“For me, it felt like I always had all of the puzzle pieces, they just weren’t put together. One thing I want to prove is that, if you just look at a snapshot of the top 20 [startup cities], we could be an ecosystem that embraces diversity and inclusion and culture, and that could be what we’re known for.”
Sam Smith was familiar with the Charlotte, NC startup scene from her time spent as a VP at a fintech startup headquartered in the city. She had connections in the entrepreneur and investor community, but once she took the leap and became a founder herself, she quickly came upon new challenges.
“I started going through the startup scene in Charlotte itself, quickly recognizing that there weren’t as many ladies around as one would hope,” Smith says. “But it wasn’t until I was going to an event and I looked in the room — and it was all men, all sitting down at a brewery. I sat at the bar and drank a beer and I was like, do I really feel like doing this today?”
Smith, who isn’t a shy person by her own admission, could imagine how tough the startup grind could be for those who didn’t have her personality and connections. Shortly after discussing her observations with a few other founders, she created Collective Hustle, a startup and investor coalition that aims to “broaden the Charlotte entrepreneurial network.”
Though one of Collective Hustle’s pillars is inclusion, Smith was intentional about establishing an organization that wasn’t limited to underrepresented founders — or any other specific group.
“One of the biggest things for us is that we wanted to showcase what it was like to be inclusive without throwing it in folks’ face,” Smith tells Hypepotamus. She knew Charlotte did already have successful female founders — three went to the Techstars accelerator program in Austin last year — so she just needed to draw them out and bring it all together.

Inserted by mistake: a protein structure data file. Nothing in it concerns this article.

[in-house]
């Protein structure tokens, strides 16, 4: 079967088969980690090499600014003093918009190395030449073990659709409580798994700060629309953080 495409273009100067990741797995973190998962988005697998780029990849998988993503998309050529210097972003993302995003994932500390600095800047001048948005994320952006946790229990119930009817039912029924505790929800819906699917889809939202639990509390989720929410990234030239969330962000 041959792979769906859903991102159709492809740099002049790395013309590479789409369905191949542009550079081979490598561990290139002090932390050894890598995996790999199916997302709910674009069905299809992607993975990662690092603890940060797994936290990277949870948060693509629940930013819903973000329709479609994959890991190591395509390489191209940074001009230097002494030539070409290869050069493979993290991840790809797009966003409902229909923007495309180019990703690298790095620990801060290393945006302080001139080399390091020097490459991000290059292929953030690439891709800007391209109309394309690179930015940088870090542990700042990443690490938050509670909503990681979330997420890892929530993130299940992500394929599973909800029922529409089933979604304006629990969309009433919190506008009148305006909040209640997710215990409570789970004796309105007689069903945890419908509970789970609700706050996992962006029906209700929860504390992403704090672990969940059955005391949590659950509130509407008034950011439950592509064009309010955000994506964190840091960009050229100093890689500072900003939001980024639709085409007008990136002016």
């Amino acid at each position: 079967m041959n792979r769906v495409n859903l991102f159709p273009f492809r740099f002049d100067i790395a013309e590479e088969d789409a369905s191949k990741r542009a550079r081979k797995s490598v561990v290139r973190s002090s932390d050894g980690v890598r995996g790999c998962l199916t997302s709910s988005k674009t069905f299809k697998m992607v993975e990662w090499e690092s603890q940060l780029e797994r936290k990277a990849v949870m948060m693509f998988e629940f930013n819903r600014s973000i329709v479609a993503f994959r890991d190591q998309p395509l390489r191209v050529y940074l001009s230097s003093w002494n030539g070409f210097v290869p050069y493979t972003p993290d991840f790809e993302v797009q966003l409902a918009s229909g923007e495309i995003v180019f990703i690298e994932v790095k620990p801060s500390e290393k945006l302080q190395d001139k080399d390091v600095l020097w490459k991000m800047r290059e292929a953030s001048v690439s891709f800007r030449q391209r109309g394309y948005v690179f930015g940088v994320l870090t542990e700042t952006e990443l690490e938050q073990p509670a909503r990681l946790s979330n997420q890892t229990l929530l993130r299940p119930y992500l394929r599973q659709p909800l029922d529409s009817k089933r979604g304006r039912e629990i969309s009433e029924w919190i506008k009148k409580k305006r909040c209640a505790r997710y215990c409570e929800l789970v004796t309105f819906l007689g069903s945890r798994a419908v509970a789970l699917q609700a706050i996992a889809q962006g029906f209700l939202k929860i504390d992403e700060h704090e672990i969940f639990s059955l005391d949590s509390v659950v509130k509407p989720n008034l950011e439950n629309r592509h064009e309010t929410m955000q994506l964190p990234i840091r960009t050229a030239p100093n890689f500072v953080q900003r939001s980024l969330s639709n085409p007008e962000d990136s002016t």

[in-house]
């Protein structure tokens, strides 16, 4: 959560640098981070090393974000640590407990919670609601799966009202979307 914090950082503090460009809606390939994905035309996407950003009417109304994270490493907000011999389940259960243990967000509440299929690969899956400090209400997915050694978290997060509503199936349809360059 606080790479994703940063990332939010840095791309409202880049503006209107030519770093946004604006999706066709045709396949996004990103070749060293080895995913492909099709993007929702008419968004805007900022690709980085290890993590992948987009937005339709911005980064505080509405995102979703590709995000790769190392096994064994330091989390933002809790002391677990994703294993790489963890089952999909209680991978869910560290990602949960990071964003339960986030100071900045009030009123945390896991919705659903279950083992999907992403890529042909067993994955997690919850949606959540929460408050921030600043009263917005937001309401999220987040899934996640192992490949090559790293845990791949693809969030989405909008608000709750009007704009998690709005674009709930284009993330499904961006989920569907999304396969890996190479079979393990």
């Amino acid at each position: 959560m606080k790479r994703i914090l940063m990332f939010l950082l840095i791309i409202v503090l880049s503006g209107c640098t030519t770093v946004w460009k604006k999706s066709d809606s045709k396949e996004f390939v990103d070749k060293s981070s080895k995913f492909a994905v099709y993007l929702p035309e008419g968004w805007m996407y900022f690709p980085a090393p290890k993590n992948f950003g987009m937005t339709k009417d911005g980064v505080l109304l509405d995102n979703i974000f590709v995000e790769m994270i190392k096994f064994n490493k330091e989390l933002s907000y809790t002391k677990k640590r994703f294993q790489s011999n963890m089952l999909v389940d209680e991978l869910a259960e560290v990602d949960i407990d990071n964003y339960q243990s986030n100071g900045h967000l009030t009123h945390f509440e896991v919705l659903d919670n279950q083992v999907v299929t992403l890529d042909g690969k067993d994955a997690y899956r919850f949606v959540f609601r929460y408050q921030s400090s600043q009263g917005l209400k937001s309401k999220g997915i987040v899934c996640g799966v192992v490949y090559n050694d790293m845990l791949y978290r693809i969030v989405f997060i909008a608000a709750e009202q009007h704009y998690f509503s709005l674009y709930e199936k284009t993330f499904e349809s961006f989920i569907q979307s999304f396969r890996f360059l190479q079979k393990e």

“So instead of saying females-only, we made sure to be inclusive to men as well and showcase different lessons of how we might be able to work together to further this cause. We’re showcasing how inclusion and diversity can help benefit not only the company, but also is usually more lucrative to the investors.”
Smith believes that this approach has made the organization “approachable to the male leadership” in the area, many of whom she says are self-aware of the lack of diversity within venture capital and entrepreneurship.
During each of Collective Hustle’s panel events, they strive to have equal representation amongst about four speakers: half founders, half investors; half male, half female. These events focus on topics relevant to a wide swath of the community: how to read a term sheet, startup marketing techniques, and even an event focused on startups and the #MeToo movement.
That one was delicate, says Smith, and she acknowledges that the sensitive nature of the topic probably led to it being their least-attended event so far. But still, the panelists met Collective Hustle’s inclusive requirements — the male side of the table was represented by co-founder of Charlotte fintech unicorn AvidXchange Chris Elmore and Lowes Ventures Managing Director Christopher Langford.
“A lot of people appreciated it, and I had a lot of men who came up to me afterwards asking questions,” says Smith. The audience’s had questions about best practices for hiring blindly and how to approach networking in the #MeToo age.